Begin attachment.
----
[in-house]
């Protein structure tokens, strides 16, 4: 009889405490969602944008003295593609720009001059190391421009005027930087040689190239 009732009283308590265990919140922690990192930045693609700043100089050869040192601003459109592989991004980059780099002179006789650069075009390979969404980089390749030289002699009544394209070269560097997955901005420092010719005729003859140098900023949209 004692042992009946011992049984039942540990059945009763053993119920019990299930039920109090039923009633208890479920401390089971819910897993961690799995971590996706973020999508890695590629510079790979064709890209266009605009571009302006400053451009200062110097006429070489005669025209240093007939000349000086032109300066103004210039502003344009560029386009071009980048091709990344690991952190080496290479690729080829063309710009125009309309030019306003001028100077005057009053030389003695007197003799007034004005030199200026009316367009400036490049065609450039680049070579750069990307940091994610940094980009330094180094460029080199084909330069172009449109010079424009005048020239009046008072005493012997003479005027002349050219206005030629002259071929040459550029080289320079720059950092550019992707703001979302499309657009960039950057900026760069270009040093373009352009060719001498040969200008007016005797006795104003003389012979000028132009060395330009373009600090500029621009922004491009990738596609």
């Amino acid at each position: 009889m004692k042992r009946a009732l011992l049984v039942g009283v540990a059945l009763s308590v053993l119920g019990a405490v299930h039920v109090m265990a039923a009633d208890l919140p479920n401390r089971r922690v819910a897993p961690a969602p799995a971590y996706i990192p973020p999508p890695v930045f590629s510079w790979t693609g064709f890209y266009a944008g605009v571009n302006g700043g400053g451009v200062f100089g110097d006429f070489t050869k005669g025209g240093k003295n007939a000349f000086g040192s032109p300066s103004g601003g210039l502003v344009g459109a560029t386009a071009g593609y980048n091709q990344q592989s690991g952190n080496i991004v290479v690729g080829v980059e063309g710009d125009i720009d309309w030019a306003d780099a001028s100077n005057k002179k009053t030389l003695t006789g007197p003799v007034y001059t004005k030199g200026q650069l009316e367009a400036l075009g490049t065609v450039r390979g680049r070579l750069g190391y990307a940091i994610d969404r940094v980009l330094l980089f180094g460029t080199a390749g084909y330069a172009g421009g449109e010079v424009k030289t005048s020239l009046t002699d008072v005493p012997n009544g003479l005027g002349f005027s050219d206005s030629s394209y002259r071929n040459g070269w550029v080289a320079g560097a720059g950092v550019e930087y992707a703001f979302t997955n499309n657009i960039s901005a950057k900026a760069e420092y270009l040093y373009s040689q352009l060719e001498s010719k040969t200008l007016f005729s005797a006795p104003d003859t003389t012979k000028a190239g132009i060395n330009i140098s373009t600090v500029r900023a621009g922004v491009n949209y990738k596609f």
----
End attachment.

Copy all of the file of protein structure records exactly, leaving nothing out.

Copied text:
[in-house]
């Protein structure tokens, strides 16, 4: 009889405490969602944008003295593609720009001059190391421009005027930087040689190239 009732009283308590265990919140922690990192930045693609700043100089050869040192601003459109592989991004980059780099002179006789650069075009390979969404980089390749030289002699009544394209070269560097997955901005420092010719005729003859140098900023949209 004692042992009946011992049984039942540990059945009763053993119920019990299930039920109090039923009633208890479920401390089971819910897993961690799995971590996706973020999508890695590629510079790979064709890209266009605009571009302006400053451009200062110097006429070489005669025209240093007939000349000086032109300066103004210039502003344009560029386009071009980048091709990344690991952190080496290479690729080829063309710009125009309309030019306003001028100077005057009053030389003695007197003799007034004005030199200026009316367009400036490049065609450039680049070579750069990307940091994610940094980009330094180094460029080199084909330069172009449109010079424009005048020239009046008072005493012997003479005027002349050219206005030629002259071929040459550029080289320079720059950092550019992707703001979302499309657009960039950057900026760069270009040093373009352009060719001498040969200008007016005797006795104003003389012979000028132009060395330009373009600090500029621009922004491009990738596609």
């Amino acid at each position: 009889m004692k042992r009946a009732l011992l049984v039942g009283v540990a059945l009763s308590v053993l119920g019990a405490v299930h039920v109090m265990a039923a009633d208890l919140p479920n401390r089971r922690v819910a897993p961690a969602p799995a971590y996706i990192p973020p999508p890695v930045f590629s510079w790979t693609g064709f890209y266009a944008g605009v571009n302006g700043g400053g451009v200062f100089g110097d006429f070489t050869k005669g025209g240093k003295n007939a000349f000086g040192s032109p300066s103004g601003g210039l502003v344009g459109a560029t386009a071009g593609y980048n091709q990344q592989s690991g952190n080496i991004v290479v690729g080829v980059e063309g710009d125009i720009d309309w030019a306003d780099a001028s100077n005057k002179k009053t030389l003695t006789g007197p003799v007034y001059t004005k030199g200026q650069l009316e367009a400036l075009g490049t065609v450039r390979g680049r070579l750069g190391y990307a940091i994610d969404r940094v980009l330094l980089f180094g460029t080199a390749g084909y330069a172009g421009g449109e010079v424009k030289t005048s020239l009046t002699d008072v005493p012997n009544g003479l005027g002349f005027s050219d206005s030629s394209y002259r071929n040459g070269w550029v080289a320079g560097a720059g950092v550019e930087y992707a703001f979302t997955n499309n657009i960039s901005a950057k900026a760069e420092y270009l040093y373009s040689q352009l060719e001498s010719k040969t200008l007016f005729s005797a006795p104003d003859t003389t012979k000028a190239g132009i060395n330009i140098s373009t600090v500029r900023a621009g922004v491009n949209y990738k596609f």